Investment fraud: Tactics that consumers should be aware of

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In just the first quarter of this year, consumers have reportedly lost over $672 million dollars to investment fraud. Last year, consumers reported $1,679 million in losses according to the Federal Trade Commission (FTC). There is no denying that investment fraud is rampant.

“Research shows that education and educational interventions can play a strong role in increasing consumers’ ability to recognize and avoid potential frauds,” said Gerri Walsh, President of the FINRA Investor Education Foundation. “By knowing about the scams that are out there, how they operate, and the red flags of fraud, you can better identify and avoid fraudulent situations.”

The investment

fraud formula

Investment fraud consists of false promises and elaborate success stories to entice people to invest their money in a phony scheme. Nowadays, it often begins with a message from a supposed friend via social media raving about their significant returns with only a minimal investment. After being persuaded to open the account, they often send fake screenshots or reports showing the investment producing great returns.

The problems arise when the victim tries to withdraw funds and is asked to pay high, unexpected fees. Unfortunately, it doesn’t stop there — they continue to make financial demands using elaborate excuses such as account upgrades, taxes, dues, etc. This process continues until the victim realizes they are being scammed and the person on the other end actually hacked their friend’s social media account.

Who is impacted

Most surprising are the demographics associated with investment scams.

People who are more financially literate, college-educated and self-reliant are at higher risk since they tend to be the prime target. While research shows older consumers lose more money, younger victims are more susceptible since they are targeted at a higher rate. Cryptocurrency topped the list of forms of payment required, and social media was the top contact method – further confirming the demographic trends.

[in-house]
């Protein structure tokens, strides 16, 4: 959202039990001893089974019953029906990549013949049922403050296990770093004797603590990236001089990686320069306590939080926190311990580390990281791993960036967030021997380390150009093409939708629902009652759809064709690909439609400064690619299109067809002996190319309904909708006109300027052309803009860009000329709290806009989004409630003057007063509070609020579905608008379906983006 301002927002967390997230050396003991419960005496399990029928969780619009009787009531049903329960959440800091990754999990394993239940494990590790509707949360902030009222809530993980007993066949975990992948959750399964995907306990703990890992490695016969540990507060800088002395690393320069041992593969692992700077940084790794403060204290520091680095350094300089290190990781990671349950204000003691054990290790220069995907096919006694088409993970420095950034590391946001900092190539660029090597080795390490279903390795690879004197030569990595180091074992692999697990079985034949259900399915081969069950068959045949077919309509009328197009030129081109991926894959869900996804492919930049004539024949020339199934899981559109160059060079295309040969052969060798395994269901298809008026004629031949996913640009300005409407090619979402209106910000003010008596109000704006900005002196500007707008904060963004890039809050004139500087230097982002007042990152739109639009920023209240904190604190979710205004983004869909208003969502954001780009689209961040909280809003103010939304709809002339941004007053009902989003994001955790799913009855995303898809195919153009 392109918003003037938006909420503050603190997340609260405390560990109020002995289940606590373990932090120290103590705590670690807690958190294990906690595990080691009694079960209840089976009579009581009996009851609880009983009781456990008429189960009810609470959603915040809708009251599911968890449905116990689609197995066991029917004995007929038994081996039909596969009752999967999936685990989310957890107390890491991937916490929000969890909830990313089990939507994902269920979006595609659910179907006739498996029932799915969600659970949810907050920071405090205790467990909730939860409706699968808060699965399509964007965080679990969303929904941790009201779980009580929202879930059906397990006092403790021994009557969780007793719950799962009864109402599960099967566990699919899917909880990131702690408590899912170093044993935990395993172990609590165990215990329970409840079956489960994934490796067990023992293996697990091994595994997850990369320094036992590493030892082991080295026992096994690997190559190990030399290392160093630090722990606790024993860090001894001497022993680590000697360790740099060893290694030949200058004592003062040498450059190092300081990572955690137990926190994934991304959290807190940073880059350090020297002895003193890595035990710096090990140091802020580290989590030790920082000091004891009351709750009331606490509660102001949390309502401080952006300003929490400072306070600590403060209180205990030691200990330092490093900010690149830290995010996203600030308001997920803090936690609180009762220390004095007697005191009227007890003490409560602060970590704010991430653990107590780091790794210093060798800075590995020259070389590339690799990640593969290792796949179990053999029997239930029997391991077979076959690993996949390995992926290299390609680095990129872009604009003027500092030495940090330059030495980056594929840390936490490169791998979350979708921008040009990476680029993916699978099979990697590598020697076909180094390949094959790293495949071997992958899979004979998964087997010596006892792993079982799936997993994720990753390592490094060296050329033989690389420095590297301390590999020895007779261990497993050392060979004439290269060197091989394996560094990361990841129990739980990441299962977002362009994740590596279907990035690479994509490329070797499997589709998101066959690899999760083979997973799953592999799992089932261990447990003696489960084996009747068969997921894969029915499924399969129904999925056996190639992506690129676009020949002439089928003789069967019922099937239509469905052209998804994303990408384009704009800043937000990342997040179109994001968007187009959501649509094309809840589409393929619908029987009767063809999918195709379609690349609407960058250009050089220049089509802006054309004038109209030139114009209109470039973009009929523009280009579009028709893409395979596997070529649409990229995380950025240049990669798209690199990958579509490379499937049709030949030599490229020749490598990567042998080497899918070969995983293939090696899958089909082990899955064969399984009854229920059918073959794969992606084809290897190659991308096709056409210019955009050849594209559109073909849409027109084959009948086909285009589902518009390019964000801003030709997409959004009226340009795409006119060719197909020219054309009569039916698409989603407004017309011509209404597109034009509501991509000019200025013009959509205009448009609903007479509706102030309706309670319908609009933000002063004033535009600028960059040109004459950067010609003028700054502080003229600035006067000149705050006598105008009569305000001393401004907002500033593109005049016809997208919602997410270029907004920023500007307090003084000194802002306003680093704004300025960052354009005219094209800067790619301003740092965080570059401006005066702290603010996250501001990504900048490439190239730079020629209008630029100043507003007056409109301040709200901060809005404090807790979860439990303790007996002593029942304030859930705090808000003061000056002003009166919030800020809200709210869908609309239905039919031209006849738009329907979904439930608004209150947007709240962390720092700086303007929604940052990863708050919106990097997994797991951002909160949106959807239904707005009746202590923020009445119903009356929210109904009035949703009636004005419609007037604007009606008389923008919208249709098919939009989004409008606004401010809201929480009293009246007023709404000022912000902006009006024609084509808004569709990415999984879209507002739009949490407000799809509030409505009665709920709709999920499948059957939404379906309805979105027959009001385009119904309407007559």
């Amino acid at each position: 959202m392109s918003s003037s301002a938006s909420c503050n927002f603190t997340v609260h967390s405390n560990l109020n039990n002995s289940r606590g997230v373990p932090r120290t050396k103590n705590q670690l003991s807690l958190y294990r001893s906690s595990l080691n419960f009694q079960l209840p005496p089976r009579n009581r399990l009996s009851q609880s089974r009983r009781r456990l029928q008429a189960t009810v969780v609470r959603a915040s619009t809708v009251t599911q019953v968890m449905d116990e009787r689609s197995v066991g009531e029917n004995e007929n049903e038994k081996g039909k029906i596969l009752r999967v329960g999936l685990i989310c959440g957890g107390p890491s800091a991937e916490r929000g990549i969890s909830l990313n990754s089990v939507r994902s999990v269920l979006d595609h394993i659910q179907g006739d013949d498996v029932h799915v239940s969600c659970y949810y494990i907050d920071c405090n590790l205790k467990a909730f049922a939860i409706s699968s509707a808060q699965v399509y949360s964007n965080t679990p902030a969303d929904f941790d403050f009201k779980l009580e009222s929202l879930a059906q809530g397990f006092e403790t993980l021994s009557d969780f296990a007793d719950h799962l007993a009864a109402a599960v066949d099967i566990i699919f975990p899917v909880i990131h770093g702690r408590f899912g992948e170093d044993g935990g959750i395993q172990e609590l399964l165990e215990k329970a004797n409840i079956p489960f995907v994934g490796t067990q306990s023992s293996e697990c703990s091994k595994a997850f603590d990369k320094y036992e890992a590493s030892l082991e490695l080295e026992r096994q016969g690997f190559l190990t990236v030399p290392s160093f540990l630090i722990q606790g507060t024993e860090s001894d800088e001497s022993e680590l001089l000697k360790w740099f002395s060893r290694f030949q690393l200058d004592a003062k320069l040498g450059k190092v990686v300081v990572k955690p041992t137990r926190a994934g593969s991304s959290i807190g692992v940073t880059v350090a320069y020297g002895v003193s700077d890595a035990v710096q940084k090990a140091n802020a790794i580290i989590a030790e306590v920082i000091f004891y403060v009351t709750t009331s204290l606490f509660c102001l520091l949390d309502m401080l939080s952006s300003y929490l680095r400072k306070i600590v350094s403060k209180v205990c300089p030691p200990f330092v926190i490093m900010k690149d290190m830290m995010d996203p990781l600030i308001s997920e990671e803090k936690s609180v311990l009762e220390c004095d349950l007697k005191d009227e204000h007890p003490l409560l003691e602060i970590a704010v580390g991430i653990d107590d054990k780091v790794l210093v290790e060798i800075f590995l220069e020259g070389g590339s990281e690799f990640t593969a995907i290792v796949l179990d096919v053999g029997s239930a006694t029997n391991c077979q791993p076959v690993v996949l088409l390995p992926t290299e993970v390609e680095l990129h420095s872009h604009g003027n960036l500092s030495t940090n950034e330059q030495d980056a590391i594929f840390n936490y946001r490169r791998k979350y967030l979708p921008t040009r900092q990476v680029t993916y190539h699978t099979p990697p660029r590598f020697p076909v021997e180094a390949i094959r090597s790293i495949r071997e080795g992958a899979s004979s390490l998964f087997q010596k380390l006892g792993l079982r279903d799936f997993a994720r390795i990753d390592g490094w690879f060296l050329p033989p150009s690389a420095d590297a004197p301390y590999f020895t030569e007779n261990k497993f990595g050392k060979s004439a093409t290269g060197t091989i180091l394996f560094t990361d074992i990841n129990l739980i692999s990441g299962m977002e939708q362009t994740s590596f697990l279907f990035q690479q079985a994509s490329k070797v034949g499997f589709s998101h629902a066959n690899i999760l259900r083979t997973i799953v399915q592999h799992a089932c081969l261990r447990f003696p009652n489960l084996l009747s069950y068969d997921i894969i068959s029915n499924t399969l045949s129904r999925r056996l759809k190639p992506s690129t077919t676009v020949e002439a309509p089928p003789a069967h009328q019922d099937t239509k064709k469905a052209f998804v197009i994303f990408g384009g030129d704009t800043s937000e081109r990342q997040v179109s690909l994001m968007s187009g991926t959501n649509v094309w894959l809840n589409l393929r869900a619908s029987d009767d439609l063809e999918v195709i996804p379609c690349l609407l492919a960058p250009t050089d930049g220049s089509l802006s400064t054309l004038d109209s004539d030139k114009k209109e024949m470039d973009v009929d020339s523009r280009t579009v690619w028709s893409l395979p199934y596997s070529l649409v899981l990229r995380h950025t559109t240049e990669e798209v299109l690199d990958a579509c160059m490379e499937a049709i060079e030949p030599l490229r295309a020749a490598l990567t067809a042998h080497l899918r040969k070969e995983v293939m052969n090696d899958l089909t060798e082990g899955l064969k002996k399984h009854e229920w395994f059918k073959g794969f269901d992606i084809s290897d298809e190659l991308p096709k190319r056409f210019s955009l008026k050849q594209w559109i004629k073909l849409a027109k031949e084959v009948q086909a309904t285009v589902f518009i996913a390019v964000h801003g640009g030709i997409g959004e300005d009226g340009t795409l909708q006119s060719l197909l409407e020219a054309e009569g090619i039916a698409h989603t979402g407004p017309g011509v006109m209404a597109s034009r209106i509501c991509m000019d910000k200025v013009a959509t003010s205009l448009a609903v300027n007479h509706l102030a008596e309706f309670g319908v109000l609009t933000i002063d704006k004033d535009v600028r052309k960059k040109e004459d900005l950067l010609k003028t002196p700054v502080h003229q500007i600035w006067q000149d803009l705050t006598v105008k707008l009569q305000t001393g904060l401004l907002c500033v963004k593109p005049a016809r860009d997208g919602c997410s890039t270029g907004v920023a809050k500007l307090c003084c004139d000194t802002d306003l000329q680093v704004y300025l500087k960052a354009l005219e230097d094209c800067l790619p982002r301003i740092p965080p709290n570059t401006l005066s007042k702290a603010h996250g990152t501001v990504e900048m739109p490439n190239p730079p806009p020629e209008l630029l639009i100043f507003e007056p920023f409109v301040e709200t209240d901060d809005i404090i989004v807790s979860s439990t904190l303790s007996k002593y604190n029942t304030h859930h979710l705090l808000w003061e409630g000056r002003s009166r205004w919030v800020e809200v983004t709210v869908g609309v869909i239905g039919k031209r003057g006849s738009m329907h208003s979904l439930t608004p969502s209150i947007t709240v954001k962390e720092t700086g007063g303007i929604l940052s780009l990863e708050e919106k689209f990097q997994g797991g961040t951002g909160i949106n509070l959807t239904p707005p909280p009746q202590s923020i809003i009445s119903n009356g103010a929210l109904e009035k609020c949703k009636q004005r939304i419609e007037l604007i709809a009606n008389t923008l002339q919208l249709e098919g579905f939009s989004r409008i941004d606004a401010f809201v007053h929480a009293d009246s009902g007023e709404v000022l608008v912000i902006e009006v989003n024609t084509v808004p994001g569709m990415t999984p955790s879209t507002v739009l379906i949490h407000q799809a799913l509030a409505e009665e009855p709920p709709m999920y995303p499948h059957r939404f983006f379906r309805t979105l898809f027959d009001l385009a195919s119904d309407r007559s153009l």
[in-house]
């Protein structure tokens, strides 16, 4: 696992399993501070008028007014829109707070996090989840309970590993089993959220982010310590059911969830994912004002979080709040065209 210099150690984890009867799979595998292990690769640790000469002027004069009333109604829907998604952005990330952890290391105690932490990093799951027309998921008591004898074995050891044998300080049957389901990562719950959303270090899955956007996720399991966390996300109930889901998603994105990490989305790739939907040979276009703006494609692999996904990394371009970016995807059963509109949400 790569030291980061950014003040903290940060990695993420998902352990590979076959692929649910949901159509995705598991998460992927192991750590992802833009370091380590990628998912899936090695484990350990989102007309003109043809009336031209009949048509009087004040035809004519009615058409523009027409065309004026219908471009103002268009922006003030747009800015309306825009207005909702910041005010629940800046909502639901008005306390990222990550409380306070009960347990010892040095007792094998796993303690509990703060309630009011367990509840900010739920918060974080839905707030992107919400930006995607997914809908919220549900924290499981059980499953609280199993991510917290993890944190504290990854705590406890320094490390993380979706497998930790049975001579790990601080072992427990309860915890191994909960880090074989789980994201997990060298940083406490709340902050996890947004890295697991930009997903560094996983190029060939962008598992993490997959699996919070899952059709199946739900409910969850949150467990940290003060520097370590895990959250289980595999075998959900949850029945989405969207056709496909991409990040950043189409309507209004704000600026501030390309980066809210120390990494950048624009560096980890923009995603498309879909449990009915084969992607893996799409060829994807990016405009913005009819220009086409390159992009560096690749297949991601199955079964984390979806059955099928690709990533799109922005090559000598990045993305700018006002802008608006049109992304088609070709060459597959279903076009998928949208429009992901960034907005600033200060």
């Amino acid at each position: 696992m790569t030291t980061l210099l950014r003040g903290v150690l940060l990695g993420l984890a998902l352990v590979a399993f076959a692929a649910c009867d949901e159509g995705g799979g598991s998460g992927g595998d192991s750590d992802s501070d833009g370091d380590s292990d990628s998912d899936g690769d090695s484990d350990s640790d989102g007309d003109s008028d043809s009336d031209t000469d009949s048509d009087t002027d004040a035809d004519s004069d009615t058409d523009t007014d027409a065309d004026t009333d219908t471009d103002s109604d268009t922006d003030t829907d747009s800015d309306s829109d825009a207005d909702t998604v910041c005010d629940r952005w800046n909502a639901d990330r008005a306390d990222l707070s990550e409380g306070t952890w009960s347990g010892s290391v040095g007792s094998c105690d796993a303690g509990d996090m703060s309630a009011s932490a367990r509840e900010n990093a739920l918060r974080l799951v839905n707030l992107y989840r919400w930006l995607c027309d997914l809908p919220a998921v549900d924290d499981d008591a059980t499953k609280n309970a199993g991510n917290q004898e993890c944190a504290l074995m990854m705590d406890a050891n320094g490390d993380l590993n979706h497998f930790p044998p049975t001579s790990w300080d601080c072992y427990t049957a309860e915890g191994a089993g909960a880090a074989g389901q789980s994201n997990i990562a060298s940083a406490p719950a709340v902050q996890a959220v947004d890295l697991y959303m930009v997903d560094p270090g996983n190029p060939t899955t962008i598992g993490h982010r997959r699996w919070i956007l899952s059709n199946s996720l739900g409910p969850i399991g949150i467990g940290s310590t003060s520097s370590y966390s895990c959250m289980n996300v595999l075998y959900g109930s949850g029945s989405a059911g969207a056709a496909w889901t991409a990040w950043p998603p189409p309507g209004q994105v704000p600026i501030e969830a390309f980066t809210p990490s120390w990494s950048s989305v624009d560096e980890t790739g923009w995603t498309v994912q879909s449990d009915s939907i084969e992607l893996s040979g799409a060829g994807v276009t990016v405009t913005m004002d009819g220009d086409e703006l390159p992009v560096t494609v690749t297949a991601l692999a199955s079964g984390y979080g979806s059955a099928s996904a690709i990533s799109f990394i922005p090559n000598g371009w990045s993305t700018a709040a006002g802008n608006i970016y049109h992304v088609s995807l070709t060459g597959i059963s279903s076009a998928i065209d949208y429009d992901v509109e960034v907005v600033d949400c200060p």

According to Better Business Bureau Institute for Marketplace Trust and the FINRA Investor Education Foundation, these five persuasion tactics are often associated with investment fraud.

1. Phantom Riches

The idea of wealth entices the investor. It starts with a life-changing opportunity to invest and receive a substantial return with little to no risk. However, return and risk go together. The higher the risk, the higher probability of return.

2. Source Credibility

Many people portray themselves as subject experts, giving investors a false sense of security. Therefore, verifying a financial expert is imperative in avoiding fraudulent activity. Check with and on financial providers.

3. Social Consensus

When a group agrees that an opportunity is worth investing in, many people will follow the group without questioning the validity of the investment. A friend, family member or colleague might be honest, but it doesn’t mean they have a deeper understanding of investing.

4. Reciprocity

A person feels obligated to invest because of receiving a gift or meal to hear about an opportunity. While many legitimate companies offer gifts or dinners to entice people to listen to a pitch, don’t feel obligated to invest.

5. Scarcity

The feeling of missing an opportunity because of time or limited supply can make a person think emotionally and not rationally while making a hasty decision. If presented with a limited time or supply, be cautious. Scarcity is a tactic to make people react quickly before considering the pros and cons.

The Securities and Exchange Commission (SEC) says when investing wisely, you start with your goals, evaluate your comfort zone for risk, create an emergency fund, and pay off high-interest credit card debts. Research any investment opportunity and look at diverse options so you don’t have all your eggs in just one basket.

There are very rarely quick or risk-free ways to make money. Investing takes time, research, and professional guidance.